Dental envelope

Teeth are the main units with which mastication is carried out.

They are directly involved in the grinding of food, thanks to their curved or sharp edges. Depending on the role of the tooth in performing its functions and its position in the dental arch, they have an individual morphology.

In addition to their role in mastication, teeth also help to preserve the physiognomy, achieving equality between the levels of the face.

This is why, especially in patients who have lost their teeth, the lower tier appears much shrunken, identifying with the ‘old’ appearance.

The teeth also contribute to phonation, so that when pronouncing certain consonants, the tongue rests on the teeth, helping to pronounce them clearly.

The forces that are produced during the exercise of functions, and especially during mastication, are transmitted via the teeth to the supporting bones, i.e. the jawbone and mandible.

These impulses promote bone growth and development. A bone that is not stimulated will eventually atrophy.

The same happens to bone in toothless areas. Without stimulation, it thins out, reduces its vertical and horizontal dimensions and creates problems for subsequent prosthetics.

The dental envelope is the boundary between the dental crown and the roots.

While the dental crown is that portion of the tooth exposed to the oral environment and visible to the naked eye, the root is located deeper in the alveolar bone and helps to ensure that the teeth remain well implanted.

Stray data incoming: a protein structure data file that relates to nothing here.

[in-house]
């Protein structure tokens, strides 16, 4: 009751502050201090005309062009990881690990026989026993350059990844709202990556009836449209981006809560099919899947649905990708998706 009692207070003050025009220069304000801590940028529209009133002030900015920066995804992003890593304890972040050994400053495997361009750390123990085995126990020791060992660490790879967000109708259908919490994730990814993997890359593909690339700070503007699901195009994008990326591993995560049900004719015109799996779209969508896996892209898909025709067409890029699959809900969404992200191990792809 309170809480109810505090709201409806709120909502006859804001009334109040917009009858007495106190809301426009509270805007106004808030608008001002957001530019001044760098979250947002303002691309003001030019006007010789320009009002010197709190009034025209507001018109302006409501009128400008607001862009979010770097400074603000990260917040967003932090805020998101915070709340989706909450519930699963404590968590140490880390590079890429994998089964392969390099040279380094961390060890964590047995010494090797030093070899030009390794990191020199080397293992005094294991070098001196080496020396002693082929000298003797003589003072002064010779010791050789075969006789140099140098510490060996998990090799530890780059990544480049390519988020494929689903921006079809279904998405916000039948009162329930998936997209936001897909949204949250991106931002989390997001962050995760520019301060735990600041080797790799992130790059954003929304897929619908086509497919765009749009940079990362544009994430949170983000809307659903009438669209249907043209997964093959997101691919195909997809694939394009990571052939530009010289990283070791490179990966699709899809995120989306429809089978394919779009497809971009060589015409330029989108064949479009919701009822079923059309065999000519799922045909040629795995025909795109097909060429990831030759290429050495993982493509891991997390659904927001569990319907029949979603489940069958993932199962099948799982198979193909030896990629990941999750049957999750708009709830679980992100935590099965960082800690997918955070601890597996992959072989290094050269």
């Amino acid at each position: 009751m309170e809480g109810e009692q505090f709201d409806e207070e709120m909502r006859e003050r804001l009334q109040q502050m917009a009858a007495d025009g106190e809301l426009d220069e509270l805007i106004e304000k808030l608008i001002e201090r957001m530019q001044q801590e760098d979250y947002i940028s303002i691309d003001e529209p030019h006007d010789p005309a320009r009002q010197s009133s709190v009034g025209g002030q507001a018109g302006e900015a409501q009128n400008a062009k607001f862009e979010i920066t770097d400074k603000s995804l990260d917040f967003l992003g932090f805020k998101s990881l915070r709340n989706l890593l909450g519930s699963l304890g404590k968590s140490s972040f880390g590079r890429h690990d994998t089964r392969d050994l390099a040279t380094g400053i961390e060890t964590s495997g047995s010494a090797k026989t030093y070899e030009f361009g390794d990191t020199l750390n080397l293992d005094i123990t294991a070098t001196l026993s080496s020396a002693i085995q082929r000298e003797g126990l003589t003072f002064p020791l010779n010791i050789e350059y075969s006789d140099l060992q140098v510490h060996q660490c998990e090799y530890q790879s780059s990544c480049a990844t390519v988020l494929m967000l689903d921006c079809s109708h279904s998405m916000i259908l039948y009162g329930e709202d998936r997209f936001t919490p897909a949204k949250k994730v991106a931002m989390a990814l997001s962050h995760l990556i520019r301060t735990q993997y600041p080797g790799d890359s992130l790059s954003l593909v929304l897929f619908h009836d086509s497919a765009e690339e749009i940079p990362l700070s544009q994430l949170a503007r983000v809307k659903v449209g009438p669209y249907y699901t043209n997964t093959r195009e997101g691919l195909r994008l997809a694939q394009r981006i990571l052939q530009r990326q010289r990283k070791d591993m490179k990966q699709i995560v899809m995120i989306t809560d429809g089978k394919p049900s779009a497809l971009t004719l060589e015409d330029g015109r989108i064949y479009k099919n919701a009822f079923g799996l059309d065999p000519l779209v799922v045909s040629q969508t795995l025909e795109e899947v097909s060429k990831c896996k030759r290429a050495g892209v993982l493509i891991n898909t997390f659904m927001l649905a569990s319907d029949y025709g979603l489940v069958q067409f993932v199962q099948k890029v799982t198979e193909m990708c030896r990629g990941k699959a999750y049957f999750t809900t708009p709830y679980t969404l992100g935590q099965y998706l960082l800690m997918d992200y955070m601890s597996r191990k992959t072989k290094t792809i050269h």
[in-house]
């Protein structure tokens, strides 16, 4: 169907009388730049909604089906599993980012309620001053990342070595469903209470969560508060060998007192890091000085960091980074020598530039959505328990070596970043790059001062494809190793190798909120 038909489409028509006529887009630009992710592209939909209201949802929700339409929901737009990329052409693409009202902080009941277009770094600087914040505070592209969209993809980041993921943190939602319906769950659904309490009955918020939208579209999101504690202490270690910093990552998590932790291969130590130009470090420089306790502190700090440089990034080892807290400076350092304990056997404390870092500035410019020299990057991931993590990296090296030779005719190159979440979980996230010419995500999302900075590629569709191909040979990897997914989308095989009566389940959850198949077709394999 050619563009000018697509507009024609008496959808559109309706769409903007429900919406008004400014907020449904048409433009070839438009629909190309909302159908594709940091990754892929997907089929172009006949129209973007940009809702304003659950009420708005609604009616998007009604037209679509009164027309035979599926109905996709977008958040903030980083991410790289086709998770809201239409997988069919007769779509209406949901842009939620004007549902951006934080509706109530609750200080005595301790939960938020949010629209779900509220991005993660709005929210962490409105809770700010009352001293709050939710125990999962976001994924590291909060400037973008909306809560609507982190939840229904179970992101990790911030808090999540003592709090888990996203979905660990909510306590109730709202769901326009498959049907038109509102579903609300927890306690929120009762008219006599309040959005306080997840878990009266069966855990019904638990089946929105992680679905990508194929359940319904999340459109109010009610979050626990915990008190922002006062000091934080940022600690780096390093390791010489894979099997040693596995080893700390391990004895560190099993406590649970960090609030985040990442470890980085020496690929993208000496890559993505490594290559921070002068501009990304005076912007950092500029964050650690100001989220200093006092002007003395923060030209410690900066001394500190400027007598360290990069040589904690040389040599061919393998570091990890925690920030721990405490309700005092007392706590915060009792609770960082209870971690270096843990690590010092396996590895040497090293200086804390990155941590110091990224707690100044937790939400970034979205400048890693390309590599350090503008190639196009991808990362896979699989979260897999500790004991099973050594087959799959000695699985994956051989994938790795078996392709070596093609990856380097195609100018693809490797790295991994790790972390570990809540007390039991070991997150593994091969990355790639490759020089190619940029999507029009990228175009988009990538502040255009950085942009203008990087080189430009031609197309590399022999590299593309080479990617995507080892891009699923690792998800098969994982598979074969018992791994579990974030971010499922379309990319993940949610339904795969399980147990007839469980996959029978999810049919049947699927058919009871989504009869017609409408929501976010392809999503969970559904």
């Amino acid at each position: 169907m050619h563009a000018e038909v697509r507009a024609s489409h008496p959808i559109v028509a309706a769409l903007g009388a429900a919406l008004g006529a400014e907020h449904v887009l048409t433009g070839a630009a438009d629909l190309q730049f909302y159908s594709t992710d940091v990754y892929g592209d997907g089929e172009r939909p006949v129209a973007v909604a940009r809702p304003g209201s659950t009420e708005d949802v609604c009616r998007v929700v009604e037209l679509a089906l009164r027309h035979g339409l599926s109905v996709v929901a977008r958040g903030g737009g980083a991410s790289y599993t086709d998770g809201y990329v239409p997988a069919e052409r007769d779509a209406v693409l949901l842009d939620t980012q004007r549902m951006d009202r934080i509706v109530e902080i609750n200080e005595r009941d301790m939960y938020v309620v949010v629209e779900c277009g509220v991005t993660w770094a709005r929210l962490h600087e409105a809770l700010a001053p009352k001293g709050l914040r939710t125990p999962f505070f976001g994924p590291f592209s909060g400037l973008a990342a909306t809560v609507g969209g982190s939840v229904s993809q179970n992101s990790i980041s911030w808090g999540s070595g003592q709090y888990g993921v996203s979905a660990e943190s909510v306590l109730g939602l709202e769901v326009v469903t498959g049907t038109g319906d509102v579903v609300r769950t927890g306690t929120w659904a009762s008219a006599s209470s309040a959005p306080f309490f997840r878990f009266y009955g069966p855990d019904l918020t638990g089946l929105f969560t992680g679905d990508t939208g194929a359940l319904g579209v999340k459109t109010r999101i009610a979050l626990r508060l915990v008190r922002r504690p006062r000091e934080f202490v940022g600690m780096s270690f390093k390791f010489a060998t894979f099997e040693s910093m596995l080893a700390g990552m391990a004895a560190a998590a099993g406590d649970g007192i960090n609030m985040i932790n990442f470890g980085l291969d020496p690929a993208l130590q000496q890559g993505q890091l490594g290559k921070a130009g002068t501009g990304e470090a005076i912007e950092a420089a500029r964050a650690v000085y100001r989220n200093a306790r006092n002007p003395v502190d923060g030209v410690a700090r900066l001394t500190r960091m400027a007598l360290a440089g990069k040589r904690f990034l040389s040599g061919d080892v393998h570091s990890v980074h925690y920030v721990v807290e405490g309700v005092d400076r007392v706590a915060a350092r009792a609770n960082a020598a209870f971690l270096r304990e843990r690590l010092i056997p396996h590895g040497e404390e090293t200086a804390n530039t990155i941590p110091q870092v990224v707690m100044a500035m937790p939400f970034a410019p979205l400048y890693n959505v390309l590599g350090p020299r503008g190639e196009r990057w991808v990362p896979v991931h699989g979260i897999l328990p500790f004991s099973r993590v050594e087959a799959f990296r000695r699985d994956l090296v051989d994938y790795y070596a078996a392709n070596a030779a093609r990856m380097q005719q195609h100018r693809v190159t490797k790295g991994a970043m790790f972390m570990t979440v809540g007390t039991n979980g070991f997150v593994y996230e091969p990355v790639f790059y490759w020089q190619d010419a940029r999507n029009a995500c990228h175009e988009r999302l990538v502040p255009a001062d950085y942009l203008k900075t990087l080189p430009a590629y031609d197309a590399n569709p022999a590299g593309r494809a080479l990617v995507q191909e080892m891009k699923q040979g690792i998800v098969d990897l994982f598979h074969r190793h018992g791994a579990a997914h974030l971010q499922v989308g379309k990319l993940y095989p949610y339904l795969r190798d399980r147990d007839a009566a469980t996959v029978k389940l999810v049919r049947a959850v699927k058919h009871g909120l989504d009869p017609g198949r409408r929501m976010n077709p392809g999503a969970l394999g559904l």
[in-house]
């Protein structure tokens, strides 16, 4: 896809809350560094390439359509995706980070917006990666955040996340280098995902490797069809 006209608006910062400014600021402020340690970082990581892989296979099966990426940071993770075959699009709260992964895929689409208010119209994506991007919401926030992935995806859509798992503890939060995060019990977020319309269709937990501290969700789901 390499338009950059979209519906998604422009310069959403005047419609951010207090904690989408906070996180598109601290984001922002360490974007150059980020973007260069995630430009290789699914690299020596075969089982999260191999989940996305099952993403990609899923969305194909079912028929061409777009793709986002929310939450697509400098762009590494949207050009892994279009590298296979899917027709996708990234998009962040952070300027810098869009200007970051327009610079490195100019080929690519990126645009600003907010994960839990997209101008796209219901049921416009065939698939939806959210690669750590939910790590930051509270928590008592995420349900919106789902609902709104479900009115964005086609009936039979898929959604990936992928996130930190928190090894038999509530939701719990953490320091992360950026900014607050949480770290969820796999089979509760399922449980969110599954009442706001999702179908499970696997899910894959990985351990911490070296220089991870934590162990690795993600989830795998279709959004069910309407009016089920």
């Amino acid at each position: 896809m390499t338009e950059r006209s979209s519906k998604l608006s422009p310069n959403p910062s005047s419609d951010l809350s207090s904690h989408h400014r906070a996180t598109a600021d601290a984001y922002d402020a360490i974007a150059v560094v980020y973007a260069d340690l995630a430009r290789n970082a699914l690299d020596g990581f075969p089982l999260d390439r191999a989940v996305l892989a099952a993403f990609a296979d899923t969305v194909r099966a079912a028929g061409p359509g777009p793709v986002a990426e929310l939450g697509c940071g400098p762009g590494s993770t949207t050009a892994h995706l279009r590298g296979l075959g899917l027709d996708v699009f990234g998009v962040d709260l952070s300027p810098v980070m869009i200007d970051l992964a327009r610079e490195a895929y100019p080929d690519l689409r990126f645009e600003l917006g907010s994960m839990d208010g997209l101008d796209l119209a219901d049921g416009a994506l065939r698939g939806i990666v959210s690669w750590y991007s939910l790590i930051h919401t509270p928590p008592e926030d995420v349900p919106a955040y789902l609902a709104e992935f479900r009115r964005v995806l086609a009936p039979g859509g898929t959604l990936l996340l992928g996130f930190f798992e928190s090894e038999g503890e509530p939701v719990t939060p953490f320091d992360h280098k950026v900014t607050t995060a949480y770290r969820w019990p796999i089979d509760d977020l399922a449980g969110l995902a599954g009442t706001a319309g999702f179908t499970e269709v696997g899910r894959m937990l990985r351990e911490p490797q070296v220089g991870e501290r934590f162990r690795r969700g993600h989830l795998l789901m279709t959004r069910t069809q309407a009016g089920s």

The dental envelope can be appreciated in two ways:

The anatomical envelope – which represents the anatomical limit between the root and the crown, i.e. the meeting point between enamel and cement. Cementum is the external layer of hard dental tissue that covers the roots and has features in common with the enamel of the crown.

The clinical envelope – which represents the meeting point between the tooth and the gum, i.e. the limit up to which the ligaments that ensure the anchoring of the gum rise to the level of the dental crown. The clinical envelope is visible directly in the oral cavity, without the need for imaging.

The collar may be positioned differently in the teeth, depending on several factors. Firstly, the morphology of the tooth dictates the location of the collar.

On the other hand, the location of the socket varies with age.

The longer the tooth, the closer the clinical dental collar is to the root.

In child and young adult patients, the clinical collar is located higher than the anatomical collar.

This is due to the periodontal ligaments, which have a good, unaffected insertion, making the root fit closely to the teeth.

As the patient advances in age, the level of the dental collar changes.

The gum may gradually detach from the tooth and migrate towards the roots due to the mechanical trauma it is subjected to or due to the onset of periodontal disease, which destroys the quality of the ligaments.

Thus, the tooth will appear to have a much more elongated crown. With this phenomenon, the quality of the implant also decreases.

As the degree of bone coverage of the root decreases, tooth mobility increases.

In borderline situations, when the collar is very close to the root tip and the tooth has high mobility, the tooth will be lost.

Therefore, any condition must be treated and monitored so that the teeth can be kept on the arch as long as possible.

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